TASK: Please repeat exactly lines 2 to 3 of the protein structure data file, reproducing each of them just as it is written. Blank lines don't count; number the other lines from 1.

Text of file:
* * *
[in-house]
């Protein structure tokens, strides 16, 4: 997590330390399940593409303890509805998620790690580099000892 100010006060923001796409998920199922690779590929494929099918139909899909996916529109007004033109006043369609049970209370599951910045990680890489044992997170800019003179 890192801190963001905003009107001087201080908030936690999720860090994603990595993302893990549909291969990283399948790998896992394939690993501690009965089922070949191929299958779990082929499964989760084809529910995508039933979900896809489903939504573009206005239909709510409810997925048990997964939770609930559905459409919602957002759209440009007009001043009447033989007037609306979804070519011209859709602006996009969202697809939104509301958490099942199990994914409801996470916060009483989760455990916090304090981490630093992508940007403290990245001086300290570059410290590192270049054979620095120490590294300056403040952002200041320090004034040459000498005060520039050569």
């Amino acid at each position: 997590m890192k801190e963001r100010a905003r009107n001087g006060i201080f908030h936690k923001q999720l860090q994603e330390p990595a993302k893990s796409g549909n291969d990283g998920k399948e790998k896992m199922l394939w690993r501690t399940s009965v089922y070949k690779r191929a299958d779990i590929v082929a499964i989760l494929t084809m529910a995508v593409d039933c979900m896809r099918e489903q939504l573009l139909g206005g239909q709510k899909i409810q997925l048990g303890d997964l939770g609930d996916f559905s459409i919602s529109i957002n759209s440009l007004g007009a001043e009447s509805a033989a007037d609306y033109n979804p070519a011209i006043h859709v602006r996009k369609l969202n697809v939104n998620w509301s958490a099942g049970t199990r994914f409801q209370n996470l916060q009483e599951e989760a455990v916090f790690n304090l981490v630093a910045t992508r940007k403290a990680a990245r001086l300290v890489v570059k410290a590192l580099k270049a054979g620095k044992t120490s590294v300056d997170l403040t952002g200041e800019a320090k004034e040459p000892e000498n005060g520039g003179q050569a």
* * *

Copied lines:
């Protein structure tokens, strides 16, 4: 997590330390399940593409303890509805998620790690580099000892 100010006060923001796409998920199922690779590929494929099918139909899909996916529109007004033109006043369609049970209370599951910045990680890489044992997170800019003179 890192801190963001905003009107001087201080908030936690999720860090994603990595993302893990549909291969990283399948790998896992394939690993501690009965089922070949191929299958779990082929499964989760084809529910995508039933979900896809489903939504573009206005239909709510409810997925048990997964939770609930559905459409919602957002759209440009007009001043009447033989007037609306979804070519011209859709602006996009969202697809939104509301958490099942199990994914409801996470916060009483989760455990916090304090981490630093992508940007403290990245001086300290570059410290590192270049054979620095120490590294300056403040952002200041320090004034040459000498005060520039050569």
């Amino acid at each position: 997590m890192k801190e963001r100010a905003r009107n001087g006060i201080f908030h936690k923001q999720l860090q994603e330390p990595a993302k893990s796409g549909n291969d990283g998920k399948e790998k896992m199922l394939w690993r501690t399940s009965v089922y070949k690779r191929a299958d779990i590929v082929a499964i989760l494929t084809m529910a995508v593409d039933c979900m896809r099918e489903q939504l573009l139909g206005g239909q709510k899909i409810q997925l048990g303890d997964l939770g609930d996916f559905s459409i919602s529109i957002n759209s440009l007004g007009a001043e009447s509805a033989a007037d609306y033109n979804p070519a011209i006043h859709v602006r996009k369609l969202n697809v939104n998620w509301s958490a099942g049970t199990r994914f409801q209370n996470l916060q009483e599951e989760a455990v916090f790690n304090l981490v630093a910045t992508r940007k403290a990680a990245r001086l300290v890489v570059k410290a590192l580099k270049a054979g620095k044992t120490s590294v300056d997170l403040t952002g200041e800019a320090k004034e040459p000892e000498n005060g520039g003179q050569a």